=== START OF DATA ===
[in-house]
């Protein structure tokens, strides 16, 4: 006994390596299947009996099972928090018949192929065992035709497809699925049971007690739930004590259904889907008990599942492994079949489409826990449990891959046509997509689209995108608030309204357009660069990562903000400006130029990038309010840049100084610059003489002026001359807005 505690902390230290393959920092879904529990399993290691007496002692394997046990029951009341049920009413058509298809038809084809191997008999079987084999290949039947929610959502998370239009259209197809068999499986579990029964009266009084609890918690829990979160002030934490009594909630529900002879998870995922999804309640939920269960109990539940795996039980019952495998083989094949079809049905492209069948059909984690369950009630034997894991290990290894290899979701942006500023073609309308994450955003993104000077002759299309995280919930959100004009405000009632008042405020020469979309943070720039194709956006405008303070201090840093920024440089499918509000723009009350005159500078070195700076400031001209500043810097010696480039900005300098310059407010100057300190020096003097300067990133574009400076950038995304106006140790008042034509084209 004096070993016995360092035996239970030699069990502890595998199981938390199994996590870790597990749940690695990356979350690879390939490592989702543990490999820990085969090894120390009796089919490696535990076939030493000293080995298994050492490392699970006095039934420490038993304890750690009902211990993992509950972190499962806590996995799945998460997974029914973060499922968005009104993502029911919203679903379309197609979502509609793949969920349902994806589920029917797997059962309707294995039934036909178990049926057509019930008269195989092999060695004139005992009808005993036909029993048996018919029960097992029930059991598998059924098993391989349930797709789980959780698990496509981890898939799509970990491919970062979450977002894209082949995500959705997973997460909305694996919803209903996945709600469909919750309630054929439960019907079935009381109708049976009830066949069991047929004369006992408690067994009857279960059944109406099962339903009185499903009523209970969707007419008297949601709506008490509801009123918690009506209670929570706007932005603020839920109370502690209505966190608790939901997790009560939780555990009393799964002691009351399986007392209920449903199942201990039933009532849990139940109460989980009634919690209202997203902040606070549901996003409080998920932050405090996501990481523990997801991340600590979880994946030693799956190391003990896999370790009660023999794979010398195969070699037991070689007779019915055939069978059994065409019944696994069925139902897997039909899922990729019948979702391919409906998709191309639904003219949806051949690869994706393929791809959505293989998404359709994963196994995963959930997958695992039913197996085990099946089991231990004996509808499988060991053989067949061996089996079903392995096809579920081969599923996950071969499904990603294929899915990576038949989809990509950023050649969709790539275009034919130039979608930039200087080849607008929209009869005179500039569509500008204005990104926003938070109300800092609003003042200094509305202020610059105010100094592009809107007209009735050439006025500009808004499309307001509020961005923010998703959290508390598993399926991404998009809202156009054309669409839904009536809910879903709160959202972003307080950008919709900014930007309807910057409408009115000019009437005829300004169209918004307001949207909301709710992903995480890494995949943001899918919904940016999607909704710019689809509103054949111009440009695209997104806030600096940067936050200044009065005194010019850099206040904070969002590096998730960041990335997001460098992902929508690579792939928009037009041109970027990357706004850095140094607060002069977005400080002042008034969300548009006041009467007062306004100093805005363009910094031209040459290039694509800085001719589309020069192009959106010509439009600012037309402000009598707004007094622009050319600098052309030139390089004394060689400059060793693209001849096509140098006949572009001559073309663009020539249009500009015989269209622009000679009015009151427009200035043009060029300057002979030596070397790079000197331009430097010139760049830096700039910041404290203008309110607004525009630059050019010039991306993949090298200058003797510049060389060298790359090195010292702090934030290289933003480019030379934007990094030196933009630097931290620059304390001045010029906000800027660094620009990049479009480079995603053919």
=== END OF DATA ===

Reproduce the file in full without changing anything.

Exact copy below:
[in-house]
């Protein structure tokens, strides 16, 4: 006994390596299947009996099972928090018949192929065992035709497809699925049971007690739930004590259904889907008990599942492994079949489409826990449990891959046509997509689209995108608030309204357009660069990562903000400006130029990038309010840049100084610059003489002026001359807005 505690902390230290393959920092879904529990399993290691007496002692394997046990029951009341049920009413058509298809038809084809191997008999079987084999290949039947929610959502998370239009259209197809068999499986579990029964009266009084609890918690829990979160002030934490009594909630529900002879998870995922999804309640939920269960109990539940795996039980019952495998083989094949079809049905492209069948059909984690369950009630034997894991290990290894290899979701942006500023073609309308994450955003993104000077002759299309995280919930959100004009405000009632008042405020020469979309943070720039194709956006405008303070201090840093920024440089499918509000723009009350005159500078070195700076400031001209500043810097010696480039900005300098310059407010100057300190020096003097300067990133574009400076950038995304106006140790008042034509084209 004096070993016995360092035996239970030699069990502890595998199981938390199994996590870790597990749940690695990356979350690879390939490592989702543990490999820990085969090894120390009796089919490696535990076939030493000293080995298994050492490392699970006095039934420490038993304890750690009902211990993992509950972190499962806590996995799945998460997974029914973060499922968005009104993502029911919203679903379309197609979502509609793949969920349902994806589920029917797997059962309707294995039934036909178990049926057509019930008269195989092999060695004139005992009808005993036909029993048996018919029960097992029930059991598998059924098993391989349930797709789980959780698990496509981890898939799509970990491919970062979450977002894209082949995500959705997973997460909305694996919803209903996945709600469909919750309630054929439960019907079935009381109708049976009830066949069991047929004369006992408690067994009857279960059944109406099962339903009185499903009523209970969707007419008297949601709506008490509801009123918690009506209670929570706007932005603020839920109370502690209505966190608790939901997790009560939780555990009393799964002691009351399986007392209920449903199942201990039933009532849990139940109460989980009634919690209202997203902040606070549901996003409080998920932050405090996501990481523990997801991340600590979880994946030693799956190391003990896999370790009660023999794979010398195969070699037991070689007779019915055939069978059994065409019944696994069925139902897997039909899922990729019948979702391919409906998709191309639904003219949806051949690869994706393929791809959505293989998404359709994963196994995963959930997958695992039913197996085990099946089991231990004996509808499988060991053989067949061996089996079903392995096809579920081969599923996950071969499904990603294929899915990576038949989809990509950023050649969709790539275009034919130039979608930039200087080849607008929209009869005179500039569509500008204005990104926003938070109300800092609003003042200094509305202020610059105010100094592009809107007209009735050439006025500009808004499309307001509020961005923010998703959290508390598993399926991404998009809202156009054309669409839904009536809910879903709160959202972003307080950008919709900014930007309807910057409408009115000019009437005829300004169209918004307001949207909301709710992903995480890494995949943001899918919904940016999607909704710019689809509103054949111009440009695209997104806030600096940067936050200044009065005194010019850099206040904070969002590096998730960041990335997001460098992902929508690579792939928009037009041109970027990357706004850095140094607060002069977005400080002042008034969300548009006041009467007062306004100093805005363009910094031209040459290039694509800085001719589309020069192009959106010509439009600012037309402000009598707004007094622009050319600098052309030139390089004394060689400059060793693209001849096509140098006949572009001559073309663009020539249009500009015989269209622009000679009015009151427009200035043009060029300057002979030596070397790079000197331009430097010139760049830096700039910041404290203008309110607004525009630059050019010039991306993949090298200058003797510049060389060298790359090195010292702090934030290289933003480019030379934007990094030196933009630097931290620059304390001045010029906000800027660094620009990049479009480079995603053919």